|Norms in Bargaining: Evidence from Government Formation in Spain|
with : w24137
Theories of multilateral bargaining and coalition formation applied to legislatures predict that parties’ seat shares determine their bargaining power. We present findings that are difficult to reconcile with this prediction. We use data from 2,898 municipal Spanish elections in which two parties tie in the number of seats. The party with slightly more general election votes is substantially more likely to appoint the mayor (form the government). Since tied parties should, on average, have equal bargaining power, this identifies the effect of being the most voted due to a norm prescribing that “the most voted should form government.” The effect of being most voted is comparable in size to the effect of obtaining an additional seat. This norm binds behavior even when the second and third mo...
|'Acting Wife': Marriage Market Incentives and Labor Market Investments|
with , : w23043
Do single women avoid career-enhancing actions because these actions could signal personality traits, like ambition, that are undesirable in the marriage market? We answer this question through two field experiments in an elite U.S. MBA program. Newly-admitted MBA students filled out a questionnaire on job preferences and personality traits to be used by the career center in internship placement; randomly-selected students thought their answers would be shared with classmates. When they believed their classmates would not see their responses, single and non-single women answered similarly. However, single women reported desired yearly compensation $18,000 lower and being willing to travel seven fewer days per month and work four fewer hours per week when they expected their classmates woul...
Published: Leonardo Bursztyn & Thomas Fujiwara & Amanda Pallais, 2017. "‘Acting Wife’: Marriage Market Incentives and Labor Market Investments," American Economic Review, vol 107(11), pages 3288-3319. citation courtesy of
|The Runner-Up Effect|
with : w20261
Exploiting regression discontinuity designs in Brazilian, Indian, and Canadian first-past-the-post elections, we document that second-place candidates are substantially more likely than close third-place candidates to run in, and win, subsequent elections. Since both candidates lost the election and had similar electoral performance, this is the effect of being labeled the runner-up. We explore the potential mechanisms for this runner-up effect, including selection into candidacy, heuristic behavior by political actors, and the runner-up obtaining an advantage from strategic coordination (being more likely to become a focal point). Selection into candidacy is unlikely to explain the effect on winning subsequent elections, and the weight of evidence suggests the effect is driven by strategi...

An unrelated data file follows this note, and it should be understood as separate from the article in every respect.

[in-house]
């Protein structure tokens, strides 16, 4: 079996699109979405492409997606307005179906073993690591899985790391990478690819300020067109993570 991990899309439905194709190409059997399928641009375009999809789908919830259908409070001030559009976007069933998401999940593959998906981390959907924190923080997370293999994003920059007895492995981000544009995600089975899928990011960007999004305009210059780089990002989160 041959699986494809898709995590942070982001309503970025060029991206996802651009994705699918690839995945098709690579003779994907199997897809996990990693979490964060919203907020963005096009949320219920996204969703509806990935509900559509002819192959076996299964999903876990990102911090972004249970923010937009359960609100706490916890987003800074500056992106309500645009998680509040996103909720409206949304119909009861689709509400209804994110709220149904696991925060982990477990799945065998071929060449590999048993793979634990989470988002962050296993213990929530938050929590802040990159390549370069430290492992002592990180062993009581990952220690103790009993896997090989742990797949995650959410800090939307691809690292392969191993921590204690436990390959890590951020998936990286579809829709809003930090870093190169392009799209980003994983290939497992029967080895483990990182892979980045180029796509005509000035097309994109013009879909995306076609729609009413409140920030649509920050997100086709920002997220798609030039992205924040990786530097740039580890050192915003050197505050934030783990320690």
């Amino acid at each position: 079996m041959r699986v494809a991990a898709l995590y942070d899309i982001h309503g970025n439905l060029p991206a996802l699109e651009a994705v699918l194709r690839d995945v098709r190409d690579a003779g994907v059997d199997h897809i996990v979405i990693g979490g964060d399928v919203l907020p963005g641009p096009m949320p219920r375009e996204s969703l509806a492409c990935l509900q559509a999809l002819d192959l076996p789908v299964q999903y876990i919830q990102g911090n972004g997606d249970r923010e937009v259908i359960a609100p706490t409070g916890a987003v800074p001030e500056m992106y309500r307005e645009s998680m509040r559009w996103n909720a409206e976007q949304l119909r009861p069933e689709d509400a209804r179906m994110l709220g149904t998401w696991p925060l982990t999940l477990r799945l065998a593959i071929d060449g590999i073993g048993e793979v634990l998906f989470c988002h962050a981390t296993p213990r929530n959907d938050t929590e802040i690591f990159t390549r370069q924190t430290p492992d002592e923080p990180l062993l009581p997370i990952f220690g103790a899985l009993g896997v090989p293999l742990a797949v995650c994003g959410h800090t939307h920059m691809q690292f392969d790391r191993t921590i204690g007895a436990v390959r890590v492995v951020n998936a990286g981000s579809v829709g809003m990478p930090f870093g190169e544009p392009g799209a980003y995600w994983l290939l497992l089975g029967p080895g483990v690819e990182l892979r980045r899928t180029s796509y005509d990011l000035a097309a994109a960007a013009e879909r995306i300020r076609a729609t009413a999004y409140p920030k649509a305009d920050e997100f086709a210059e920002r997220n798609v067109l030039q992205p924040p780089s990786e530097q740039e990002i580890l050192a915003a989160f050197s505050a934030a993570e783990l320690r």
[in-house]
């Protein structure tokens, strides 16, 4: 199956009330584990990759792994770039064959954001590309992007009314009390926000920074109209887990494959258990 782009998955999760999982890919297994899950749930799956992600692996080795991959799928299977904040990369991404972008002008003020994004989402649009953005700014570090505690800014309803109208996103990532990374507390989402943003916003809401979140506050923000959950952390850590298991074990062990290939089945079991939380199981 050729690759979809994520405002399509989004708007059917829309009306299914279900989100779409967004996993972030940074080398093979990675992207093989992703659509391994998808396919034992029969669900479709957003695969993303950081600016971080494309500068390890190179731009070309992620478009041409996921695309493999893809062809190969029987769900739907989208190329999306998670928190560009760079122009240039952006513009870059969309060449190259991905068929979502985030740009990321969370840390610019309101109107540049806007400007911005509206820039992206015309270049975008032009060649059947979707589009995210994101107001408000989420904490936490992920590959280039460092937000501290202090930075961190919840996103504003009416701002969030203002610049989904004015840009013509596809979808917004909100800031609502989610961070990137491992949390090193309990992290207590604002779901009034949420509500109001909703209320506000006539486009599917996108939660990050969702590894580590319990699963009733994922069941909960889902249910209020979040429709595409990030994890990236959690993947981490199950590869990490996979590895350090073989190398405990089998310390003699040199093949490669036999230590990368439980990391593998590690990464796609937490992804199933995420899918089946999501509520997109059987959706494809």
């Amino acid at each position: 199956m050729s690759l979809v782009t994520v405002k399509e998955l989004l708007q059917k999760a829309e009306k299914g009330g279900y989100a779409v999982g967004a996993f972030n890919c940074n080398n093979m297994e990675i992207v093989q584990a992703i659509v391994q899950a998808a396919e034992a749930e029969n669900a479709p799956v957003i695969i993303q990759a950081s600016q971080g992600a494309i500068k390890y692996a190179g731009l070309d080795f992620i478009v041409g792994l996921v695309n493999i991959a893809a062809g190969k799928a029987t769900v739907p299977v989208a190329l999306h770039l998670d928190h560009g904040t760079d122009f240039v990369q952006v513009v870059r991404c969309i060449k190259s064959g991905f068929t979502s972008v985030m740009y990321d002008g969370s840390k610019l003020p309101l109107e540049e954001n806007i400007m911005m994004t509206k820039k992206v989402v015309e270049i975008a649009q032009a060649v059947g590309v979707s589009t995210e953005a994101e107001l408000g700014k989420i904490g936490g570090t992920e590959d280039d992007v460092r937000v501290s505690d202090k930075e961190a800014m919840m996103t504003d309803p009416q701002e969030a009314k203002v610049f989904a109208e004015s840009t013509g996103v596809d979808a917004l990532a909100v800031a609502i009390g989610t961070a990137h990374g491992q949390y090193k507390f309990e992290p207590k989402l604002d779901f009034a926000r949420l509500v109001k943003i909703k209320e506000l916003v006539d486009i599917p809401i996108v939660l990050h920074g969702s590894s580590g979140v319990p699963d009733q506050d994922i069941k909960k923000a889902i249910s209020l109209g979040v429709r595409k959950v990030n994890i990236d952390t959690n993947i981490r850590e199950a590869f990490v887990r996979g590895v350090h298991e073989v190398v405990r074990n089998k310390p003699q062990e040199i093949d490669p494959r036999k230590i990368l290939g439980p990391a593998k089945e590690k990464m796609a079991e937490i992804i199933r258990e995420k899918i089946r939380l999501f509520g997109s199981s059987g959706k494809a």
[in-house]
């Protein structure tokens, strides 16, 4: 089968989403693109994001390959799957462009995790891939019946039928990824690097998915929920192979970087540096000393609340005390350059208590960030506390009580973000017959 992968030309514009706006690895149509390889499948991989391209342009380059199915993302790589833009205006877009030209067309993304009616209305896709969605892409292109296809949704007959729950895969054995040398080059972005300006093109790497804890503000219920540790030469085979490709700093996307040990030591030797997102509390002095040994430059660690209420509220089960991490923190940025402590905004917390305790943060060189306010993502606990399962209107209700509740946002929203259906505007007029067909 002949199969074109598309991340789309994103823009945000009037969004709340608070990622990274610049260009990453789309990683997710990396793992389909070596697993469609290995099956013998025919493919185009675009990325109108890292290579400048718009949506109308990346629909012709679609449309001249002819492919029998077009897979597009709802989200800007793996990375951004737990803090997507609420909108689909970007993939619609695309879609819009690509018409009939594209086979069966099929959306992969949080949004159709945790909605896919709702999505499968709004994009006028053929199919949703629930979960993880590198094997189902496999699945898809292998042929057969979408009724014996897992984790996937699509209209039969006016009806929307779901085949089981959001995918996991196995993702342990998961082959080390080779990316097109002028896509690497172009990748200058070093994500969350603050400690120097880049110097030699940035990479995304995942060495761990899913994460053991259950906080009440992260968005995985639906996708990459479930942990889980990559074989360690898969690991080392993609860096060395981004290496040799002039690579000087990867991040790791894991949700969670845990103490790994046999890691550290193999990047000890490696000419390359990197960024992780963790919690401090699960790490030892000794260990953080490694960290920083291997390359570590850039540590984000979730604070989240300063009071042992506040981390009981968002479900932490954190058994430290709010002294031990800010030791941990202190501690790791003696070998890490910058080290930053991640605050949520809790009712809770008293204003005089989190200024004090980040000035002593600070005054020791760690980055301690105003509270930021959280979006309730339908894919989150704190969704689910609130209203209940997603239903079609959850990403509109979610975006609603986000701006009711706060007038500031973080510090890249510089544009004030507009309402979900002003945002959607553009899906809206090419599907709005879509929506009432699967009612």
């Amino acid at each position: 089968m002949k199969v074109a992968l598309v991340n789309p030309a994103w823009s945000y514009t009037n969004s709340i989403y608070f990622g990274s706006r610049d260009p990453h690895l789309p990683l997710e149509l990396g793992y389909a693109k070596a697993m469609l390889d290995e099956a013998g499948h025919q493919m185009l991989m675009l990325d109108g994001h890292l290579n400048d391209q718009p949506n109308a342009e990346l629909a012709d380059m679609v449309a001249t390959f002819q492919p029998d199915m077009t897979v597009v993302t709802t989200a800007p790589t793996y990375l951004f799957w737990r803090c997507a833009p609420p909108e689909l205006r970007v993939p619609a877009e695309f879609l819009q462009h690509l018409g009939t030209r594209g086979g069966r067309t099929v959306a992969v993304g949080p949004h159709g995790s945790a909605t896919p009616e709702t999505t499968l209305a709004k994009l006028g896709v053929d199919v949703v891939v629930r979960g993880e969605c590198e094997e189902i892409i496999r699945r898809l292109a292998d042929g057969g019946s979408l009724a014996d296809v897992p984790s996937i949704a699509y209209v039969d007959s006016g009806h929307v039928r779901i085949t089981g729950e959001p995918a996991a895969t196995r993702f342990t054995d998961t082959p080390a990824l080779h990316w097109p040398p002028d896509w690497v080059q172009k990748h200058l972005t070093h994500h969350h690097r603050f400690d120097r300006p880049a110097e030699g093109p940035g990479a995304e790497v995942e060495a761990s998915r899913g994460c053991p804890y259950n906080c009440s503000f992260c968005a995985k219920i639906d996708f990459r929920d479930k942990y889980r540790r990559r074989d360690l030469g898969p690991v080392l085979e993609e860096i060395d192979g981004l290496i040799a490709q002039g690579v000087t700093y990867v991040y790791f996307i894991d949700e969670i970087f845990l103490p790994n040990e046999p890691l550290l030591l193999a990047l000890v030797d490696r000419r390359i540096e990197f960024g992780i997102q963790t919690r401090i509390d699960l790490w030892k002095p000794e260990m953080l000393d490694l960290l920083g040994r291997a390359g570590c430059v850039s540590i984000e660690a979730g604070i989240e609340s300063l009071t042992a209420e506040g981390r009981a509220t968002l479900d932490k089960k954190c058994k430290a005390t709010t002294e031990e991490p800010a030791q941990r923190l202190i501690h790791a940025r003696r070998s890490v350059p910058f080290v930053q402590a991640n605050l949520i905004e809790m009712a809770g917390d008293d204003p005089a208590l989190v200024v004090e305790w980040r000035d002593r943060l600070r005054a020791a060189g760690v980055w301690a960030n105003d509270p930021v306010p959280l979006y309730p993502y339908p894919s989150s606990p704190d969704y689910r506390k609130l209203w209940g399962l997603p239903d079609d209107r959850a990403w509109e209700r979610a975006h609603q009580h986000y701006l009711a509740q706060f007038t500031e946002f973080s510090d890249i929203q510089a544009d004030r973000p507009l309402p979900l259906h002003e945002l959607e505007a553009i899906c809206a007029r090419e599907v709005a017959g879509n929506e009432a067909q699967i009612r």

Published: Santosh Anagol & Thomas Fujiwara, 2016. "The Runner-Up Effect," Journal of Political Economy, vol 124(4), pages 927-991.
|Estimating Habit Formation in Voting|
with , : w19721
We estimate habit formation in voting--the effect of past on current turnout--by exploiting transitory voting cost shocks. Using county-level data on U.S. presidential elections from 1952-2012, we find that precipitation on current and past election days reduces voter turnout. Our estimates imply that a 1-point decrease in past turnout lowers current turnout by 0.7-0.9 points. Consistent with a dynamic extension of the Downsian framework, current precipitation has stronger effects following previous rainy elections. Further analyses suggest that this habit formation operates by reinforcing the intrinsic satisfaction associated with voting.
Published: Fujiwara, Thomas, Kyle Meng, and Tom Vogl. 2016. "Habit Formation in Voting: Evidence from Rainy Elections." American Economic Journal: Applied Economics, 8 (4): 160-88.